Covid-19 update: 5 February
by Steve Brown
05 February 2021
This week saw more good progress with the Covid-19 vaccination programme amid rising concerns about the threat of new variants of the virus and calls for a more comprehensive closure of borders to restrict their spread.
Prime minister Boris Johnson announced plans to strengthen border controls at the end of January. All incoming travellers were already required to have evidence of a negative Covid test, taken within three days prior to leaving, complete a passenger locator form and self-isolate for 10 days on arrival. But Mr Johnson said that arrivals from 33 red-listed countries, where new strains of the virus have been found, would in future be required to quarantine in government-provided accommodation such as hotels for those 10 days.
Further details only emerged on Thursday with the announcement that the scheme would start on 15 February. Health secretary Matt Hancock is heading up the cross-government work on mandatory quarantine. ‘We are now working at pace to secure the facilities we need to roll out managed quarantine for British nationals returning home from the most high-risk countries, and are rightly engaging with representatives from the hospitality, maritime and aviation industry, and learning from our friends around the world,’ a spokesperson for the Department of Health and Social Care said. ‘In the face of new variants, it is important that the government continues to take the necessary steps to protect people and save lives.’
Several countries, including Australia and New Zealand, have had a hotel quarantine system in place for the best part of a year and many feel the UK proposals do not go far enough. Senior research fellow at the UCL School of Pharmacy Oksana Pyzik said that better border control would help protect the vaccination programme. She told LBC earlier in the week that, in public health terms, it would be more effective to have a coordinated approach across all four UK nations and for controls to follow a ‘more strict strategy’.
‘This is particularly important because the UK has been about three steps behind this virus at every stage of the pandemic,’ she said. ‘Now things are turning around with the success – the very rapid rate – of vaccinations across the UK. We cannot put that at risk by allowing further community transmission particularly of these variants.’
As well as allowing new variants into the country, enabling increased transmission of the virus in general would create more opportunities for further variants to emerge.
In prime minister’s questions, Labour Leader Keir Starmer said that the government’s own adviser, the Scientific Advisory Group for Emergencies (Sage) had stated that ‘only a complete pre-emptive closure of borders or the mandatory quarantine of all visitors upon arrival can get close to fully preventing new cases or new variants’.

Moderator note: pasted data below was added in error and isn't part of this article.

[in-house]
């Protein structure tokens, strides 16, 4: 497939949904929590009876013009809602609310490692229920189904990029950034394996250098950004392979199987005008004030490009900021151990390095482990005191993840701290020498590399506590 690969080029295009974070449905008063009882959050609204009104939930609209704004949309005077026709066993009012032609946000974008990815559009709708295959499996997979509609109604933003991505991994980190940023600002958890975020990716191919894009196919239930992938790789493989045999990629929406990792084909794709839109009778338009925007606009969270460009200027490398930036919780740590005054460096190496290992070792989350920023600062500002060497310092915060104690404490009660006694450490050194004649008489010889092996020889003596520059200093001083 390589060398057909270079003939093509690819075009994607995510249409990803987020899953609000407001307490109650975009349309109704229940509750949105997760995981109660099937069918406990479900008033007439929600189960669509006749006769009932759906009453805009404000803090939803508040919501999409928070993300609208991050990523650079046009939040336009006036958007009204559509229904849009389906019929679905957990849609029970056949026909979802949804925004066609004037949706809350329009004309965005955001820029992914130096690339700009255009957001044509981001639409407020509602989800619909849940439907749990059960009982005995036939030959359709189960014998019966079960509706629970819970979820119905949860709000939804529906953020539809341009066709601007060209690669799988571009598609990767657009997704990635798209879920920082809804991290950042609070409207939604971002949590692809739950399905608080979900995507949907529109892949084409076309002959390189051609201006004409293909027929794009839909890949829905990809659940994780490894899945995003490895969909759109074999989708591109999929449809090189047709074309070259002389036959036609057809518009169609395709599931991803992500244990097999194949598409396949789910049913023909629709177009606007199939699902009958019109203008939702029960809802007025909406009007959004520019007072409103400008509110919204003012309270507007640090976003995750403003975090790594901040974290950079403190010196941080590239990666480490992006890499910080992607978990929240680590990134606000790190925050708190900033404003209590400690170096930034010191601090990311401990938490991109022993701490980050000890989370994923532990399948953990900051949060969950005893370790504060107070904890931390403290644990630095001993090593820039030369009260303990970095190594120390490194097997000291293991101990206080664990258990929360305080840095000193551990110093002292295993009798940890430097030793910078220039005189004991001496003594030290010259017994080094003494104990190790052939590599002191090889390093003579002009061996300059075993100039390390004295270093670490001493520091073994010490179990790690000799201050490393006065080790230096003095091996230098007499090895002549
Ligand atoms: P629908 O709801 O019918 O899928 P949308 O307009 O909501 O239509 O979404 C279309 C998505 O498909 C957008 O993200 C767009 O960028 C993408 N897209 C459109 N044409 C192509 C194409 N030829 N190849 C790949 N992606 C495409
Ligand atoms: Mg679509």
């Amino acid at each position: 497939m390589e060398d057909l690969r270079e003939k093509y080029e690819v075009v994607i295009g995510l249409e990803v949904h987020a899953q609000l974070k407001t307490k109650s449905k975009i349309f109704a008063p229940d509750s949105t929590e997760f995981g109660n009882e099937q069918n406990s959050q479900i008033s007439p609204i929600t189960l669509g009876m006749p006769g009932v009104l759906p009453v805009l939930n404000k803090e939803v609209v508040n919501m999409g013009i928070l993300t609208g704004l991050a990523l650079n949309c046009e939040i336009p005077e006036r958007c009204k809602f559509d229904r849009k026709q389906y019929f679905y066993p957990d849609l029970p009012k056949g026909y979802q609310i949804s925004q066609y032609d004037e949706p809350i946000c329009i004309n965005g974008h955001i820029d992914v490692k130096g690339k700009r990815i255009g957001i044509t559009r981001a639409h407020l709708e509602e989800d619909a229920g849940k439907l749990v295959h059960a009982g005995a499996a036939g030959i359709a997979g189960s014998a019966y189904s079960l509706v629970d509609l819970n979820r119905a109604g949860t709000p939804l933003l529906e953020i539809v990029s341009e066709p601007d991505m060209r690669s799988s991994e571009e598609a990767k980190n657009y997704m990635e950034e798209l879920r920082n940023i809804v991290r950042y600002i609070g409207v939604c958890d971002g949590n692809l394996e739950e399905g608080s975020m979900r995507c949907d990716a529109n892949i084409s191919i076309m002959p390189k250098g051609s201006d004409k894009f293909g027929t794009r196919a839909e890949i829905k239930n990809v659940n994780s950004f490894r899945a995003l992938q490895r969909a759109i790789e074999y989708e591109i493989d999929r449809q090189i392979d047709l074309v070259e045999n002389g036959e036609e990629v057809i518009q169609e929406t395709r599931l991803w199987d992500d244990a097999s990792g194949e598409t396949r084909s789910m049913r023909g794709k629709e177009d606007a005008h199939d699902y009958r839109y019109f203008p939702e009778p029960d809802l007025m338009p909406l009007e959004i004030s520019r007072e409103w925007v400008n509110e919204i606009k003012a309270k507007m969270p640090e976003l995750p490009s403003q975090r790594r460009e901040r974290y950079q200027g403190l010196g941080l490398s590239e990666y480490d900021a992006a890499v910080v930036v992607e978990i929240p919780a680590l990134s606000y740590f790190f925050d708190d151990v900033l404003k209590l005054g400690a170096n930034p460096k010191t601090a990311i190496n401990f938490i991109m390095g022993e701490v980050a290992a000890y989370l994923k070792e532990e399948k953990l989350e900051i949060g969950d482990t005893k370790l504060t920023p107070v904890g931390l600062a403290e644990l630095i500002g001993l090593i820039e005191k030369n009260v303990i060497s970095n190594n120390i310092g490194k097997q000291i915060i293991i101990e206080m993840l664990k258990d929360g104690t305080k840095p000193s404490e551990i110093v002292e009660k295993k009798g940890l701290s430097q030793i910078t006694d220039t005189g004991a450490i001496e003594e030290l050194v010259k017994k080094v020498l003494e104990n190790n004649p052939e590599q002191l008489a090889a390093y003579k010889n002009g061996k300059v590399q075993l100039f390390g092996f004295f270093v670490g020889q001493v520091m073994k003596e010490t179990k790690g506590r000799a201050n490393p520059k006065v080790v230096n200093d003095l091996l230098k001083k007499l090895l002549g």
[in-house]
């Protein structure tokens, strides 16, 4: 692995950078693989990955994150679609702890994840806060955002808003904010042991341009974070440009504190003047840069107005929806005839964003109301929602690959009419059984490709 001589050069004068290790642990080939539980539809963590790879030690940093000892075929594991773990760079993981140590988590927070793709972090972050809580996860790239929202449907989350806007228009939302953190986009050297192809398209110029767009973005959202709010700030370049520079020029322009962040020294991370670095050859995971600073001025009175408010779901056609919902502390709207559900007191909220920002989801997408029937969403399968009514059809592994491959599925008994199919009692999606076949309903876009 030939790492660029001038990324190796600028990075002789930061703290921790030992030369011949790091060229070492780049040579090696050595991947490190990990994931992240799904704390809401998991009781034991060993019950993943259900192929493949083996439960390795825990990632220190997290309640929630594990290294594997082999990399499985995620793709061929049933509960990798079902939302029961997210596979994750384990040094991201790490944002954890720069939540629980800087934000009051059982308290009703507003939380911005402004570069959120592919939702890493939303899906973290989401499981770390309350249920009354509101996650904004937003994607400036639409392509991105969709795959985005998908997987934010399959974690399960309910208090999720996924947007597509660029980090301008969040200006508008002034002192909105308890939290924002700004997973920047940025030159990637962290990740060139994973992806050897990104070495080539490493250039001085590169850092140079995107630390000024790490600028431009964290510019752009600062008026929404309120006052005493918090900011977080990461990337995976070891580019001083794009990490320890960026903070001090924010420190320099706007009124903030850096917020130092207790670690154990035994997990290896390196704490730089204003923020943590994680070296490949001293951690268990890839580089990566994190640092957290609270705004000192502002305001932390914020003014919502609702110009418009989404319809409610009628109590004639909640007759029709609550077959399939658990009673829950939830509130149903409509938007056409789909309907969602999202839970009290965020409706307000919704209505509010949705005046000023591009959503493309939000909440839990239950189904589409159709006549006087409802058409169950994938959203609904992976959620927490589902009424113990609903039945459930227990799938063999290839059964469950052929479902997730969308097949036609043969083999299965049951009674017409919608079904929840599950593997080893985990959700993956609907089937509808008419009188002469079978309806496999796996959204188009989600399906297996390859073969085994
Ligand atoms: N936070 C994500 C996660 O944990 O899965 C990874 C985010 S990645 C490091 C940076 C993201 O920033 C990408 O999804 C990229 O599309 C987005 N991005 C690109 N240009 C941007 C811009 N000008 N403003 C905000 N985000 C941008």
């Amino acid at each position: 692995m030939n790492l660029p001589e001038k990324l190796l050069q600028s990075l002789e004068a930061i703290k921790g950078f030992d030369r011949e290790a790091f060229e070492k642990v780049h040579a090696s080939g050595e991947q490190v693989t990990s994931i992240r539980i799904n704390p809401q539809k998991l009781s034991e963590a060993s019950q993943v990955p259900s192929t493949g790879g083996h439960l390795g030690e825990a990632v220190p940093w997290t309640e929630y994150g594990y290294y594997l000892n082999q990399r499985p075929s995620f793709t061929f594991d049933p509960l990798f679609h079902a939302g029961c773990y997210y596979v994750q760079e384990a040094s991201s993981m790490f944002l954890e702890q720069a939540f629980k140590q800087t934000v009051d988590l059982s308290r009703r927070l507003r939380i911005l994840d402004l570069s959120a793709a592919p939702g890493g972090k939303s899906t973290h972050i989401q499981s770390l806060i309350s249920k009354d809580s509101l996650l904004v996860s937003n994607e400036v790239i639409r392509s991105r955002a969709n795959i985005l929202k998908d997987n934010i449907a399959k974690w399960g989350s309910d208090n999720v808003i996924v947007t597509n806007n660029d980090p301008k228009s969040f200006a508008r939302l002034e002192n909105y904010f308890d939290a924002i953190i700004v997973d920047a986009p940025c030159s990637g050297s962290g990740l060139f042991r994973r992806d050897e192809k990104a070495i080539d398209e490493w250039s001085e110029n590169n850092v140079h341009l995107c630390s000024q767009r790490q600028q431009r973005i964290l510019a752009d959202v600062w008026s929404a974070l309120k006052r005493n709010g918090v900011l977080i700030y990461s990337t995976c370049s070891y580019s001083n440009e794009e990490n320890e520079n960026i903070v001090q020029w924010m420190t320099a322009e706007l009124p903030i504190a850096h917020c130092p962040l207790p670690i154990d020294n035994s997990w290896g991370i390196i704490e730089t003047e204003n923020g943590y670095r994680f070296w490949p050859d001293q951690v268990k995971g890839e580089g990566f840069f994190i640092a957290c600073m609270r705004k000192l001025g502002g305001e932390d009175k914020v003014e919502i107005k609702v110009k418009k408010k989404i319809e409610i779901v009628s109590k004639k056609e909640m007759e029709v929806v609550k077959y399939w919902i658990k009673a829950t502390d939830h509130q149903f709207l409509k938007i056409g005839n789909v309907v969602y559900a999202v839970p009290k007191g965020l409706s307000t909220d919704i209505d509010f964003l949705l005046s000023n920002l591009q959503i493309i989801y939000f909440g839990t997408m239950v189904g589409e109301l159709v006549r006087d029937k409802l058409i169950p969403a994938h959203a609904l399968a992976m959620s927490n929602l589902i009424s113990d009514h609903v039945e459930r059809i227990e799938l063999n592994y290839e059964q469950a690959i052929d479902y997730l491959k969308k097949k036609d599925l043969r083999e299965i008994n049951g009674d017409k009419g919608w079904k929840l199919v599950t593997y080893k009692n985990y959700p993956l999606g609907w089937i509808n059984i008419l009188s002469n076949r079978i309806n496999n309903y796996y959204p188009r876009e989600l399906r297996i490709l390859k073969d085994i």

Mr Johnson said that Sage had not recommended a complete ban and that the UK already had one of the toughest regimes in the world. He also appeared to suggest that tighter restrictions could impact on the 75% of medicines and 45% of foods that are currently imported, as well as on numerous businesses.
Mr Starmer countered that any regime would clearly involve exceptions. ‘The position is this: 21,000 people are coming into this country every day. The prime minister’s new border arrangements are still weeks away from being implemented and will only affect direct flights from some countries. We know from the first wave of the pandemic that only 0.1% of virus cases came from China, where we had restrictions, whereas 62% came indirectly from France and Spain, where there were no restrictions.’
And speaking after the 15 February start date was announced, Nick Thomas-Symonds (pictured), Labour’s shadow home secretary, labelled the further delay as ‘beyond comprehension’. ‘We are in a race against time to protect our borders against new Covid strains,’ he said. ‘Yet hotel quarantine will come in to force more than 50 days after the South African strain was discovered.’
Scotland’s first minister Nicola Sturgeon had already said that Scotland would go further. ‘I can confirm that we intend to introduce a managed quarantine requirement for anyone who arrives directly into Scotland, regardless of which country they have come from,’ she is reported as saying. She said that suppression of the virus within the country’s borders had to go hand in hand with guarding against fresh importation of cases from overseas.
The South African variant is currently causing most concern with 105 cases discovered across the UK by the beginning of the week. Health secretary Matt Hancock announced that door-to-door testing was underway in the relevant areas. The variant and others that were discovered in the UK and Brazil all spread more easily than the original virus, which could increase cases, leading to more hospitalisations and creating further opportunities for mutations. There are also concerns that current vaccines may be less effective against the new variants.
However, the vaccine programme continued apace this week, passing the 10 million mark for first doses. After a week in which daily vaccinations ranged from 320,000 to nearly 600,000, the UK now needs to deliver an average of nearly 350,000 vaccinations a day to hit its 15 February target of vaccinating the 15 million people in the top four priority groups identified by the Joint Committee on Vaccination and Immunisation.